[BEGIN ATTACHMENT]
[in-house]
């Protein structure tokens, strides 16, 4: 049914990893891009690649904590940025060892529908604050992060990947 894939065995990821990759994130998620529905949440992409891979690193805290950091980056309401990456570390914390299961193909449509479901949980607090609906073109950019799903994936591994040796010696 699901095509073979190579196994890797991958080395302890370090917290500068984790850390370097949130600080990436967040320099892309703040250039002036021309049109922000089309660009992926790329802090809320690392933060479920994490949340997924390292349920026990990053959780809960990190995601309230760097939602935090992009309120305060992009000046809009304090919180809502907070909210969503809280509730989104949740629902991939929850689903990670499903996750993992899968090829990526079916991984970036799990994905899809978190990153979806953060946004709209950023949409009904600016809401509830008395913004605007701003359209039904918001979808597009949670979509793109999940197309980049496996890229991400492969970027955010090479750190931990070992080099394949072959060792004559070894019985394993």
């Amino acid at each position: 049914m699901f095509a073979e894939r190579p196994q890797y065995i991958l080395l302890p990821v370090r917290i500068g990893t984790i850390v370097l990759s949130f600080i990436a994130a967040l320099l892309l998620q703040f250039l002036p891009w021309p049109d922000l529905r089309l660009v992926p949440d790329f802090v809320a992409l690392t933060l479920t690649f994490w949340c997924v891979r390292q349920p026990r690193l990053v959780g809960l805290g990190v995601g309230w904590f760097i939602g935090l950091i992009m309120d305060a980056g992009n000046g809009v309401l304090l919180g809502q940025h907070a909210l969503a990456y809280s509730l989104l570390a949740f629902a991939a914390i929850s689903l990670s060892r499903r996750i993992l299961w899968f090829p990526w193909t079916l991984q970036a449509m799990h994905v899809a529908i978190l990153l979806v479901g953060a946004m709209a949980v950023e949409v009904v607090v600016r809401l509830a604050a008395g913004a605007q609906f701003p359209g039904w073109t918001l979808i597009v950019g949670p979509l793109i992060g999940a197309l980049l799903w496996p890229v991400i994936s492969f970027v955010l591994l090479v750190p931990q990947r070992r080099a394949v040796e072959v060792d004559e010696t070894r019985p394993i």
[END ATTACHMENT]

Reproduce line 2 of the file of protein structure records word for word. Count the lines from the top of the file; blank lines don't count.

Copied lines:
């Protein structure tokens, strides 16, 4: 049914990893891009690649904590940025060892529908604050992060990947 894939065995990821990759994130998620529905949440992409891979690193805290950091980056309401990456570390914390299961193909449509479901949980607090609906073109950019799903994936591994040796010696 699901095509073979190579196994890797991958080395302890370090917290500068984790850390370097949130600080990436967040320099892309703040250039002036021309049109922000089309660009992926790329802090809320690392933060479920994490949340997924390292349920026990990053959780809960990190995601309230760097939602935090992009309120305060992009000046809009304090919180809502907070909210969503809280509730989104949740629902991939929850689903990670499903996750993992899968090829990526079916991984970036799990994905899809978190990153979806953060946004709209950023949409009904600016809401509830008395913004605007701003359209039904918001979808597009949670979509793109999940197309980049496996890229991400492969970027955010090479750190931990070992080099394949072959060792004559070894019985394993």